Live Like You’re On Mars* For Earth Day

Our Earth Day video has now gone live in Washington D.C. You can check it out through their events at this site:

At the end of the video, the crew challenges you to live like you’re on Mars* for the day. Try cutting down on your water & energy use, using re-usable products, and doing an energy audit on your home or office to understand how you are using energy in your every day life.

Happy Earth Day everyone!

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14 Responses to Live Like You’re On Mars* For Earth Day

  1. Marley says:

    I watched one of your videos in my AP Biology class for Earth Day, and it is an inspiring example of how people can learn to conserve resources, as they are quickly running out. I think it is phenomenal how you guys left your day to day lives to get an idea of what our future may become. I am not sure if I would be able to withstand the Mars simulation, especially the 6 minute showering per a week. Keep doing what you are doing!


  2. Hunter says:

    This video was very great and informative. Thanks to all of you for sharing this incredible piece of scientific knowledge with me. It’s outstanding that you fellas are all training to start a colony on Mars, and your opinion on our wastefulness of energy is very truthful. I’m watching from an AP Biology class for Earth Day. Imagine if everyone could save water like you guys do. Your efforts are the anything but infinitesimal.


  3. OJ says:

    Hello, I watched your video because it is Earth Day and noticed how informative it is. Hope you keep up the work so that awareness can be spread on the subject of conservation. Good luck!


  4. Sophie Kershner says:

    I find it hard to believe that there is a project going on to imitate life on Mars. After watching your video, I am not confident that humanity as a whole could adapt to life on Mars, especially based on how wasteful we are as a society. If you told a typical American teenage girl that she was only allowed to have 6 minutes of shower time a week, you might lose an eardrum… I am slightly more confident in myself, but I have to admit, it would definitely be an adjustment. Props to you, I doubt that I could/would volunteer for that particular experiment. Good luck on the rest of your time on “Mars”!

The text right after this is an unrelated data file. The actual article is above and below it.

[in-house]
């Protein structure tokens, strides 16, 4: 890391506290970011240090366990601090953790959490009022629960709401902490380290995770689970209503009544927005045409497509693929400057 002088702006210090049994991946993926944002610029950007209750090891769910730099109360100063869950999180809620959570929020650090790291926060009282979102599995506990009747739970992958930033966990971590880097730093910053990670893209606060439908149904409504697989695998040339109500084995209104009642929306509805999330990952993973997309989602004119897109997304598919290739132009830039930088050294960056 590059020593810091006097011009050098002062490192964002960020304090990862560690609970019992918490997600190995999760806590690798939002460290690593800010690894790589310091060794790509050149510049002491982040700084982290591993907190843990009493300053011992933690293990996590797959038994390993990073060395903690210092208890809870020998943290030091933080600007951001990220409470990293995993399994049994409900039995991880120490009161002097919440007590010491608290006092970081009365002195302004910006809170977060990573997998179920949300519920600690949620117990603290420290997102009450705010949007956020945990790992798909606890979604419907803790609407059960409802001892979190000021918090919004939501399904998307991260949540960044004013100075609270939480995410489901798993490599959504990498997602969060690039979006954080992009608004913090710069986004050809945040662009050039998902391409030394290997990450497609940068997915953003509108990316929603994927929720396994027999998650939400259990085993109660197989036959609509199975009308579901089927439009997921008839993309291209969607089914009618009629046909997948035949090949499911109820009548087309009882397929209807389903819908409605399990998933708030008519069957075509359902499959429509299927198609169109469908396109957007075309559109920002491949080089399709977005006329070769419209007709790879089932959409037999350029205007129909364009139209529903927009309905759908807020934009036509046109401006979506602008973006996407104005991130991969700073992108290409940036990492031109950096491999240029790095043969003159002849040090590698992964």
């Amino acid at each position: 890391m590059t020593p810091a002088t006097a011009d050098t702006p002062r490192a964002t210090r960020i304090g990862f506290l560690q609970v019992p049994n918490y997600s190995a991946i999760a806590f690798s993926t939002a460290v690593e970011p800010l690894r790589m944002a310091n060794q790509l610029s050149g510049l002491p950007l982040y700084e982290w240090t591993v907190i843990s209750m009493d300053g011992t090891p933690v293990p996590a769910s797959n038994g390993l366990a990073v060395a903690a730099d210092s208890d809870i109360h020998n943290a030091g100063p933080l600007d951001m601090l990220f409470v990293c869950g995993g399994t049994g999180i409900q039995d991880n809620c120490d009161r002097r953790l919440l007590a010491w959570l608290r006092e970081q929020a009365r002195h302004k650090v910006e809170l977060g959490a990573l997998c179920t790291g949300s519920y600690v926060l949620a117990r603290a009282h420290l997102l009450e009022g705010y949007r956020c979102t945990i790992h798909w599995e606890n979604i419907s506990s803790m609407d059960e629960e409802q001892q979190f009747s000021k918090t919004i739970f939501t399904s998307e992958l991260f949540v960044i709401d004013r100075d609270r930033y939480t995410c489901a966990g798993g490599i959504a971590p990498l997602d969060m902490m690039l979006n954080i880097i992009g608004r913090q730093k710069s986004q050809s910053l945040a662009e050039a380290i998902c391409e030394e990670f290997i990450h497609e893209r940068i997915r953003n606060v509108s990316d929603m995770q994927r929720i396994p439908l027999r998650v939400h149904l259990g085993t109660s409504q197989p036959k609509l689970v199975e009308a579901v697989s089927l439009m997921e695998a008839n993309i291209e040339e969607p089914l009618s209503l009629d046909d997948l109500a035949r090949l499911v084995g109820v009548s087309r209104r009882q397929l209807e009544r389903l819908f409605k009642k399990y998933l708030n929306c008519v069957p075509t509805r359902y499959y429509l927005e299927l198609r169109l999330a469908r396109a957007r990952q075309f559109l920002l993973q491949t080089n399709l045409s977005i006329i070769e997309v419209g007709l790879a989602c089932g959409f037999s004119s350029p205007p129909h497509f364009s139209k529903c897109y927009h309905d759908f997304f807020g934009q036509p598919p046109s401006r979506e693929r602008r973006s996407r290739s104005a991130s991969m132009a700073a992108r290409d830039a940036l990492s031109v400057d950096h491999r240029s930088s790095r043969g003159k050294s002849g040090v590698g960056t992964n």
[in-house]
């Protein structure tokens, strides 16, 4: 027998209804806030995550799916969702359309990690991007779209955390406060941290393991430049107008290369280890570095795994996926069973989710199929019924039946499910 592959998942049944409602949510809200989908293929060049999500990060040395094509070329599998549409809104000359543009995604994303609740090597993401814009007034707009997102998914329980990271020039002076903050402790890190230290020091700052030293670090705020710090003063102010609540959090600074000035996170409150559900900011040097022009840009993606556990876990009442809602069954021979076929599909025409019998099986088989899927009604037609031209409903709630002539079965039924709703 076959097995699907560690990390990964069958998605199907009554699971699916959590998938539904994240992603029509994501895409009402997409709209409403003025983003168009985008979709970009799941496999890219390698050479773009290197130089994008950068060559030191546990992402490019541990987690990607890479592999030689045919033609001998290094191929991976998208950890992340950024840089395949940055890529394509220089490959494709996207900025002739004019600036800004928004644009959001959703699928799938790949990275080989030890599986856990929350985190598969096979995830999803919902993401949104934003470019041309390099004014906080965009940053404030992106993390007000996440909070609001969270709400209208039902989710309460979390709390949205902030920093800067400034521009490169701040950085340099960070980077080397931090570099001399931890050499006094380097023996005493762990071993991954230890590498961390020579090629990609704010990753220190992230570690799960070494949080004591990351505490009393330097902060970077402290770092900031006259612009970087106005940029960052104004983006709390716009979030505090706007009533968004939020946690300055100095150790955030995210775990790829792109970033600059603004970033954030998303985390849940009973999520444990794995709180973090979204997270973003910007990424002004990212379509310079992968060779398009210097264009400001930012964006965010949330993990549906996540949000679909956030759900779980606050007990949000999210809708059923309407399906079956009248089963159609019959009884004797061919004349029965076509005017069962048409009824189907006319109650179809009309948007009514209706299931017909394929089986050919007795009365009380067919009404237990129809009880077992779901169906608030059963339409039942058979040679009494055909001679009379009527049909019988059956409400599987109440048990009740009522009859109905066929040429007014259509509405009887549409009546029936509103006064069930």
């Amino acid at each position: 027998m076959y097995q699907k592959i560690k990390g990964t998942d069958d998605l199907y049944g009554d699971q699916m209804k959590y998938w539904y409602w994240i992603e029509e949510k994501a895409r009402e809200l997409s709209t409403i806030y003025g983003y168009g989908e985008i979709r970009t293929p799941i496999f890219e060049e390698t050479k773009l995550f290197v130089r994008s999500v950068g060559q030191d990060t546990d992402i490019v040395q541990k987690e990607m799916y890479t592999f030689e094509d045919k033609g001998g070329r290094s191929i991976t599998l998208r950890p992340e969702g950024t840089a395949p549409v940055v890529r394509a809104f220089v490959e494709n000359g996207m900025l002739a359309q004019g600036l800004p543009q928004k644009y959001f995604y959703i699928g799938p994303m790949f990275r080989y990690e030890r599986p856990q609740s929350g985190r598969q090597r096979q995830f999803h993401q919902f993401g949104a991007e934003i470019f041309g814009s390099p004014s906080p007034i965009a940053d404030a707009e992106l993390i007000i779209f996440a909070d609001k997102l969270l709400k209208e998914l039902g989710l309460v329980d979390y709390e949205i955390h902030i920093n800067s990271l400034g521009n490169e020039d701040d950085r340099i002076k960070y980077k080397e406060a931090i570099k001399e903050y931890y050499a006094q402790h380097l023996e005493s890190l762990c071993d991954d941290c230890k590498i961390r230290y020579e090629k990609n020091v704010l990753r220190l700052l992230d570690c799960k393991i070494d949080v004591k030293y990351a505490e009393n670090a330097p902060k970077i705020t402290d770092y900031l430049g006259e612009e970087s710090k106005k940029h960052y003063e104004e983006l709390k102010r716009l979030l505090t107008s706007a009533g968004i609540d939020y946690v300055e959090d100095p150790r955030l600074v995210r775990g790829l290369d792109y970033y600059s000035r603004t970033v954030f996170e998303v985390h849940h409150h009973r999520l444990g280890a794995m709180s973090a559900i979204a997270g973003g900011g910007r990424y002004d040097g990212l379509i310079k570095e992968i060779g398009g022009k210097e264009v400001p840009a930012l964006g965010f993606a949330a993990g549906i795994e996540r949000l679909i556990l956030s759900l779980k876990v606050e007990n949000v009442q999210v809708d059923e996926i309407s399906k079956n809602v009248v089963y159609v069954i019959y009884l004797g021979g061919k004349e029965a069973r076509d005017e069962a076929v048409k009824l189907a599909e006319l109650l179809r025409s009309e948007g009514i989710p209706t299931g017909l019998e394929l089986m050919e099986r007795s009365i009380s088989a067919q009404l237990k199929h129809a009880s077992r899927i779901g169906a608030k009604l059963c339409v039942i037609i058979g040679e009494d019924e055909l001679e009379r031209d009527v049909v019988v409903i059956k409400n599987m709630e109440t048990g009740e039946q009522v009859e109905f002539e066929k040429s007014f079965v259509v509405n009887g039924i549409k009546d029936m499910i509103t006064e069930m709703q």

~Sophie, 16 year old AP Biology Student from Virginia


  5. Sam C says:

    I watched your video about life on “”Mars”” in AP Bio for earth day, and it was really fascinating! I’d never really thought of how much energy I use daily, and I’m definitely going to now! I really love what you guys are doing, good luck on “”Mars””!


  6. Nicole says:

    Greetings Martians, Happy Earth day. I think it is amazing what you all are doing in Hawaii and I truly believe that you have the potential to save the world in the future. Thank you for all that you are doing.


  7. Emily Baker says:

    Your story is very inspiring and as a society, we are very wasteful. Thank you for your attempt to get the public to conserve energy!! I live on only renewable energy and I feel that the public should be more informed and be proactive before the supply of fossil fuels runs out.


  8. Michael Shiner says:

    Your information about how wasteful are society is was very shocking. Especially the part about water consumption


  9. Grace Newman says:

    I think that what you are doing is really interesting. I don’t know if I could live without daily showers. I think it is a good idea to educate people on energy conservation because so many people, myself included, don’t understand how much energy they use daily. I will definitely try to use less energy daily. Good luck on Mars!
    Grace N.
    FCHS AP Biology


  10. Harrison says:

    Hello, I am also an AP Biology Student from Virginia, and watched your video on water conservation for Earth Day. I am going to deviate from my instructions to ask you about something regarding water conservation, which our class has been talking about for a while, and instead ask you how you deal with the isolation of this experiment. How much free time, or at least down time, is there during the day. What do you do with it?